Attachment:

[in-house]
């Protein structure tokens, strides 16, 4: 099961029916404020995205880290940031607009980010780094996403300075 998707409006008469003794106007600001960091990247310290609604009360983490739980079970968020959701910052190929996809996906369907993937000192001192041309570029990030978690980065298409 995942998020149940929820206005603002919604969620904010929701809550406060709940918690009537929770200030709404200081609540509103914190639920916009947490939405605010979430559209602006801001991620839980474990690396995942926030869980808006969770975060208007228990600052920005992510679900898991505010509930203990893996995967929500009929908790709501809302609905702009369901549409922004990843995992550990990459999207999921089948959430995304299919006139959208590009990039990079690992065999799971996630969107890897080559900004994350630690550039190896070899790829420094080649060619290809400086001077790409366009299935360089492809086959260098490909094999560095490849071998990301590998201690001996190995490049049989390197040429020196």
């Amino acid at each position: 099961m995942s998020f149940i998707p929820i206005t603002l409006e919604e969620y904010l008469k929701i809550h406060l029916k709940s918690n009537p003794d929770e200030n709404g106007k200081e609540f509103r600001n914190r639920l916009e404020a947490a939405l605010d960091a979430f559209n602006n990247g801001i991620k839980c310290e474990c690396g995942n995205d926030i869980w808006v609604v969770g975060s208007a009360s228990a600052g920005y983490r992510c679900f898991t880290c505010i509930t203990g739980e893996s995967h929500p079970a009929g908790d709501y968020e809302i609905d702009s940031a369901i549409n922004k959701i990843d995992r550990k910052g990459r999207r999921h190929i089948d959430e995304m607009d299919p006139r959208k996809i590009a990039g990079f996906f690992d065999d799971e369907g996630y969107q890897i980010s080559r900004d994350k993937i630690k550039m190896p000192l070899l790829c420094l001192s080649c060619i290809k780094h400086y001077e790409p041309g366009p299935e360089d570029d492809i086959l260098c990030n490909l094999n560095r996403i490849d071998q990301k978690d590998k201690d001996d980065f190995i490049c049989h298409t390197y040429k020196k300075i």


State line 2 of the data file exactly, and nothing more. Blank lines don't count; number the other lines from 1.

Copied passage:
């Protein structure tokens, strides 16, 4: 099961029916404020995205880290940031607009980010780094996403300075 998707409006008469003794106007600001960091990247310290609604009360983490739980079970968020959701910052190929996809996906369907993937000192001192041309570029990030978690980065298409 995942998020149940929820206005603002919604969620904010929701809550406060709940918690009537929770200030709404200081609540509103914190639920916009947490939405605010979430559209602006801001991620839980474990690396995942926030869980808006969770975060208007228990600052920005992510679900898991505010509930203990893996995967929500009929908790709501809302609905702009369901549409922004990843995992550990990459999207999921089948959430995304299919006139959208590009990039990079690992065999799971996630969107890897080559900004994350630690550039190896070899790829420094080649060619290809400086001077790409366009299935360089492809086959260098490909094999560095490849071998990301590998201690001996190995490049049989390197040429020196």